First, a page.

The drug Kamdar recommended was FDA-approved, but only as a second-line therapy and Levinson’s insurance insisted that he first receive a prior treatment – a frustrating experience that gave him insight into barriers to care that many people encounter. To satisfy the insurance requirement, Kamdar prescribed a monoclonal antibody, which “was a perfectly fine treatment for me," Levinson recalled, "it just wasn’t going to work long-term.”

Struggling for CAR T cell therapy

After insurance approved the oral kinase inhibitor that Kamdar had first recommended, he started feeling much better right away. In fact, he felt better for two years. “My wife and daughter and I got used to the idea that maybe this is going to last for a really long time,” he says.


Arnold Levinson, PhD, MJ, center, with colleagues from the Colorado School of Public Health.

That was not to be. In March 2022, scans showed the cancer had relapsed. Kamdar now recommended CAR T cell therapy, which extracts a patient's immune T cells and modifies them to destroy the cancerous B cells. Once again, insurance demanded that he receive prior treatment, this time with chemotherapy. While he and Kamdar appealed the insurance decision, the cancer became very aggressive and he was hospitalized for almost four months, receiving chemotherapy treatments that failed while the cancer advanced.

“By then he was already progressing to the point that I remember one afternoon walking into his hospital room and I said, ‘I really don’t think we’re going to be able to take you to CAR T,’” Kamdar recalls. “’We have to get cells collected, and manufacturing takes four weeks, and we don't have that time anymore.’ We talked about our options and how grim the prognosis was. That’s when we thought about an approach to bridge him to CAR Ts – an oral kinase inhibitor that was FDA-approved for a different blood disorder but off-label for his disease. He was very sick, but he showed a lot of courage and faith in our team.”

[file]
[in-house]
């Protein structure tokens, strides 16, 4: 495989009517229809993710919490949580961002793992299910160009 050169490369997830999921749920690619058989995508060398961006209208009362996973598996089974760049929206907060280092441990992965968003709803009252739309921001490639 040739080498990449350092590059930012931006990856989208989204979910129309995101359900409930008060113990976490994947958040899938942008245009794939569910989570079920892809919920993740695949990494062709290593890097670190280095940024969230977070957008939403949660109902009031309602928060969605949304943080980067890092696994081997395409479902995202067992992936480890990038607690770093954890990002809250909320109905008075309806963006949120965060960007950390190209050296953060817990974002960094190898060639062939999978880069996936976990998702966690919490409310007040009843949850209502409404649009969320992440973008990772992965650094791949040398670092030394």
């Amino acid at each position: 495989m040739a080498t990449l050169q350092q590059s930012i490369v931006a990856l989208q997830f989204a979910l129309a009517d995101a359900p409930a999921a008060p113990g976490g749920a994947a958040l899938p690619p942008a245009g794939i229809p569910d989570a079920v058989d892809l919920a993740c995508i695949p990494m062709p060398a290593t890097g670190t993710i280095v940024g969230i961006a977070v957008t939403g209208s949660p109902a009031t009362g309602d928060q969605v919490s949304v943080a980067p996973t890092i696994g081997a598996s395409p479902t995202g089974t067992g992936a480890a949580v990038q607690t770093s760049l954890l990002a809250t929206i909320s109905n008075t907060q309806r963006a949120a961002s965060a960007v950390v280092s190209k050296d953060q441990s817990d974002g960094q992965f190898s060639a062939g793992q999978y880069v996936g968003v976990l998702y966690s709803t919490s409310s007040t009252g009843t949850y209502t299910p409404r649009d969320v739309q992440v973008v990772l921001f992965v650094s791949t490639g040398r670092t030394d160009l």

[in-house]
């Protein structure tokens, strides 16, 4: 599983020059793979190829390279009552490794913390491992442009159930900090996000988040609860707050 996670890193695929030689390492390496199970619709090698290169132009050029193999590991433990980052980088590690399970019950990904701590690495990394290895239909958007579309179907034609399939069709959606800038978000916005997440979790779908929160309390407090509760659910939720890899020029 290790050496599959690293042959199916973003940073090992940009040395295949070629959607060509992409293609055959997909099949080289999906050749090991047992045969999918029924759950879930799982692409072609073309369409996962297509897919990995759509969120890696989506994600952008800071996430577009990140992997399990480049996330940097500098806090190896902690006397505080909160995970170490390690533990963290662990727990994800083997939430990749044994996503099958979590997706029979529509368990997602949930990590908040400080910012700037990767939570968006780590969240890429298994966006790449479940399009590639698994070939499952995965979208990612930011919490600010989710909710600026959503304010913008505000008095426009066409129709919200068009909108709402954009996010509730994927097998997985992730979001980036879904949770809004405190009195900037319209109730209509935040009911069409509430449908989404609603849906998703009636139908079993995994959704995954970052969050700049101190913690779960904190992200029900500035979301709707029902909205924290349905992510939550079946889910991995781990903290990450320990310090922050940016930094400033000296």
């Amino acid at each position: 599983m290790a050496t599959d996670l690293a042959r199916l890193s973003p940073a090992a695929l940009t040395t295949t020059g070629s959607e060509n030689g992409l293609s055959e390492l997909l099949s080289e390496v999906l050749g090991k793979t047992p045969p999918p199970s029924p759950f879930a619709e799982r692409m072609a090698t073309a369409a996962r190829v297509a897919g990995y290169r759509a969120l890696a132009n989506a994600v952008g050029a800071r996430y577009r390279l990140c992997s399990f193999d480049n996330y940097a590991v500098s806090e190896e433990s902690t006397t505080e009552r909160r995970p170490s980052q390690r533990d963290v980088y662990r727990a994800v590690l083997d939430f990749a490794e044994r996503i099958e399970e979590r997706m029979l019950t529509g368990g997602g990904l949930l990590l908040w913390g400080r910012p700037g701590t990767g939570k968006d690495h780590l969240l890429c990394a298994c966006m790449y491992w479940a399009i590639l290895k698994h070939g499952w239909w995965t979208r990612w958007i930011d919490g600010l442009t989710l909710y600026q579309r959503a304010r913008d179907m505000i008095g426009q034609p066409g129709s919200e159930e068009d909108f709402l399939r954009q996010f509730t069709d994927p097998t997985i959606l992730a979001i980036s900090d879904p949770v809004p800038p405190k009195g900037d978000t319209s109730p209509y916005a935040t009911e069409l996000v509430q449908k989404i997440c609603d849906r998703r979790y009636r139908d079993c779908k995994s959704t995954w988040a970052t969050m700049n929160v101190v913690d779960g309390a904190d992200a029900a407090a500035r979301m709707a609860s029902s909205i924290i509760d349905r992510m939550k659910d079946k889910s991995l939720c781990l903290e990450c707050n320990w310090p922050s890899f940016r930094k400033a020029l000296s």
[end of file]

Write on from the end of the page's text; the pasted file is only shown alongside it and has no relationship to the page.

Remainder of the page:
After an external insurance reviewer overturned the CAR T denial, Levinson's first extraction of his T cells failed to yield a viable harvest, a huge emotional setback for Levinson and his family. However, the kinase inhibitor had slowed the advance of lymphoma and he was able to have a second T cell extraction, which was successful. He received a CAR T cell infusion in August 2022 and by November showed complete metabolic response. The lymphoma was in remission again.

A focus on the present

The next month, however, another scan showed disease progression again. “This is where we thought of another therapeutic plan, something not approved for mantle cell lymphoma,” Kamdar says. “It had received fast-track FDA approval for a subtype of lymphoma, follicular lymphoma, but we believed it might also show efficacy against Arnold’s tumor.”

Levinson began receiving a bispecific T cell engager (BiTEs) called mosunetuzumab. He is currently in the middle of eight infusions, one every three weeks, and scans in March showed a complete metabolic response.

“One of the things I have come to appreciate about Dr. Kamdar and also about being a cancer patient is, you’re not at an ending until you are,” Levinson says. “You are as alive as you are, you have the moment right now, your disease is in remission or it’s not, and that’s how I live.”

In this moment he’s regaining strength day by day. He has returned to part-time work, spends time with his wife and daughter, who flies in from Minnesota, is back to cycling 20 miles on flat ground, visits with friends, and is delving into books about ancient history and political science as well as lots of novels. He is poised to retire July 1, a date that was chosen before the lymphoma diagnosis, and he expects to continue some work as a volunteer.

5-19-23 Arnold Levinson family

Arnold Levinson, PhD, MJ, left, with his wife and daughter.

In this moment he has confidence in the science of cancer treatment; an awareness of the work he wants to do to help ensure equitable access to the kind of care he’s received, and appreciation for each day and each new option.

“Dr. Kamdar and I were both pretty pessimistic, quite frankly, when I was in the hospital, but at this point both of us have bounced back. She’s telling me, ‘If the mosunetuzumab fails, I have three more ideas for you.’ I’m not dependent on one treatment, I’m not dependent on this disease staying in remission. I’m dependent on the clinical knowledge and judgment of my doctor and my own ability to maintain focus on the present. Those things are really the most important.

“My life with this lymphoma is not all that different than my life was before. The future was always unknowable – only now it's also more immediate."

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Manali Kamdar, MD